5 Classic Portuguese Experiences For First-Timers
Though often overshadowed by neighbours Spain and France, Portugal is one of Europe's hottest holidays destinations.
Though often overshadowed by neighbours Spain and France, Portugal is one of Europe’s hottest holidays destinations, and a must-do for any European summer voyage. From major cities like Porto and Lisbon, to small villages and coastal towns, there’s an endless amount of cultural activities, landmarks and bars to discover.
One of the core ingredients for a perfect holiday is planning. Sure, it seems arduous and time consuming, but planning ahead – including organising accommodation, taking trusted recommendations and planning specific destinations — can make all the difference between a good holiday and a great one.
We visited Lisbon and Porto, and returned to share our own five favourite experiences from Portugal’s two biggest cities, from grabbing a two euro pint by the river to visiting one of the world’s best bookshops, and indulging in Portuguese-style chicken and chips.
#1 Find the country’s best Pasteis de Nata
Known to Aussie travellers as a Portuguese tart, the Pasteis de Nata is not to be missed. In Lisbon, tourists flock to the neighbourhood of Belem to try what is arguably the best Pasteis de Nata in the whole country, from the aptly titled Pasteis de Beleme. This quaint patisserie may be the oldest of its kind in Lisbon, though its age is beneficial if anything, with hungry tourists continuously lining up in droves to pass through its famous doors. Don’t let the queues discourage you though, the wait is definitely worth it!
If you can’t make it to Pasteis de Beleme, fear not: you’ll find an abundance of patisseries selling fresh Pasteis de Nata across Lisbon, Porto and beyond. Don’t just take our word for it – taste as many as you can to find the country’s finest!
#2 Try Portugal’s signature brew Super Bock
What better way to experience a city than to perch yourself somewhere picturesque, sit back relax, and soak up the atmosphere over an ice cold beer. Super Bock, Portugal’s national brew, goes down a treat, helped along the way by a remarkably affordable price tag.
The riverfront of the Douro in Porto is lined with bars and restaurants, all offering a stunning view of the river and surrounding town. Given the tourist-heavy riverfront, the best deals are either found at the end of the restaurant strip, or a little further back away from the river. There are various hole-in-the-wall bars to pick from, selling pints for two euros, served up in plastic cups, that let you choose the best viewpoint. Locals and tourists alike line the wall bordering the river, enjoying the sunset with a cold beer in hand.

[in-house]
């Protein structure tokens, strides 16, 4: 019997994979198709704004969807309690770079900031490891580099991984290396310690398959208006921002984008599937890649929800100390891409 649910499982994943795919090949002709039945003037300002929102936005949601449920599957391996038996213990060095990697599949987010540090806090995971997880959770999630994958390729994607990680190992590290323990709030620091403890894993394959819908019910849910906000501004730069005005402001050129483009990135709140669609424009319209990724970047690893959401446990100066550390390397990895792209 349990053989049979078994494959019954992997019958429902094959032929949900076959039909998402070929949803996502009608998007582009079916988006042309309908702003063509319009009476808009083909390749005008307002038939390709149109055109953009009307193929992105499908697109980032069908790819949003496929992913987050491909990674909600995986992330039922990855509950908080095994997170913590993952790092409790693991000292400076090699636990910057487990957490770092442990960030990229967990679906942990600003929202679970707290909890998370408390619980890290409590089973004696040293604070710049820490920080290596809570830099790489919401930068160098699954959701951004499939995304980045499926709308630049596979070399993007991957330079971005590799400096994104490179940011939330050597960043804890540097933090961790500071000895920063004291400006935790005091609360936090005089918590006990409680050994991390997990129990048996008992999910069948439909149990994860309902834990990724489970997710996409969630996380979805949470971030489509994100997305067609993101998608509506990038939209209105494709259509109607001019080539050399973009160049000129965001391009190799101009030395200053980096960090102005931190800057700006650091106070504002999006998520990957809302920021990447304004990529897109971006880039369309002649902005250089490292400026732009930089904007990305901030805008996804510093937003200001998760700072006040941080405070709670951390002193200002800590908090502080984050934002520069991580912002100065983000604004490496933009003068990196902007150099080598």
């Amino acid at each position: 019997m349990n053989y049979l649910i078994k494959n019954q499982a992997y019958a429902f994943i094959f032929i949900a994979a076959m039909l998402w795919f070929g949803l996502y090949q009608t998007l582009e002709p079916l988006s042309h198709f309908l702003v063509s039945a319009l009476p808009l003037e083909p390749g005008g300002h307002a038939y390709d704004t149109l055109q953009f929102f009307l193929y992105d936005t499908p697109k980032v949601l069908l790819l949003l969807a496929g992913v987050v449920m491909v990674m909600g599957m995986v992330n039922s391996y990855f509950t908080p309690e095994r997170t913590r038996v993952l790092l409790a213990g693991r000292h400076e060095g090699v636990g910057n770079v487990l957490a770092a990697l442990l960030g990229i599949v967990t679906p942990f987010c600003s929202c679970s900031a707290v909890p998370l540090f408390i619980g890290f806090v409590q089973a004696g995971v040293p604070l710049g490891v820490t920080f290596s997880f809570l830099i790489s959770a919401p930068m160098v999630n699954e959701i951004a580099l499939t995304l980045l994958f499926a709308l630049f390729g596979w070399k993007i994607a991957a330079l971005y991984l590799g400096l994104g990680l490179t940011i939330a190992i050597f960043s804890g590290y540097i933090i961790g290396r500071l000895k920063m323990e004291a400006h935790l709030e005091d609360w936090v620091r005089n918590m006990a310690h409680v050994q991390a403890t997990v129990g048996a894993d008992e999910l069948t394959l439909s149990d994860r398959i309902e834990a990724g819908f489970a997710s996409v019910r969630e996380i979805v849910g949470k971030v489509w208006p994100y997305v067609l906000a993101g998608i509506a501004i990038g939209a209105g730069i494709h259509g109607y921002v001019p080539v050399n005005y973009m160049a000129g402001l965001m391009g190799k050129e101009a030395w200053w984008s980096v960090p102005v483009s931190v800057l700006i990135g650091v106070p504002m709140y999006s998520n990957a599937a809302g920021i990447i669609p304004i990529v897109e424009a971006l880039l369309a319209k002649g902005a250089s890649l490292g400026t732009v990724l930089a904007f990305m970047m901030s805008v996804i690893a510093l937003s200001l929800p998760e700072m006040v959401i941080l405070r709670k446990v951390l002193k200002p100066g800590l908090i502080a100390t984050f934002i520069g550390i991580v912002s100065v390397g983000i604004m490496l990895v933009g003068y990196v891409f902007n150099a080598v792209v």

On the other side of the country, Lisbon is a city of rolling hills. While your legs might not always agree with the topography, the hills allow for picturesque views from every corner of the city, often nearby to a bar, cheap restaurant, or convenience store selling beer by the bottle. Seek out one of the miradouros at sunset and enjoy the vista.
#3 Seek out the perfect flat white
While Australia loves to lay claim to having the world’s best coffee culture, Portugal has its own thing going on, similarly adopting the culture and flavours of brewed beans. Hunting out the best coffee in town reaps many rewards. There are plenty of cafés dedicated to nothing more than making a decent cuppa, and are often interesting in their own right, leading you to an area with an array of shops, parks and cafés you may otherwise have never discovered.
Personal favourites in Lisbon were Hello Kristof and Copenhagen Coffee Lab, both of which drew me back almost every day for a caffeine fix. The Coffee Room in Porto also made a flat white to rival any hip Melbourne cafe, and is also located on the second floor of a trendy clothes shop.
#4 Follow the tourist trail
Hoards of annual tourists can’t have gotten it completely wrong. Popular sites like Sintra, Lisbon’s Trams and castles are all exciting ventures. Porto too holds many spectacular tourist attractions. The country’s oldest book shop Livraria Lello is found in the heart of Porto and is a sight to behold.
As you may have guessed from the city’s name, Port comes from Porto. The city is littered with distilleries, tastings and tours, not to be missed.
#5 Go off the beaten track
Exciting discovers can be made by those who venture a little further. LX Factory in Lisbon hosts a collection of restaurants, cafés, boutiques and book shops, on the site of a former industrial complex. There’s plenty to discover while winding through its alleys, including an eclectic international bookstore, whose walls are lined from floor to ceiling.
(All images: Emily Contador-Kelsall)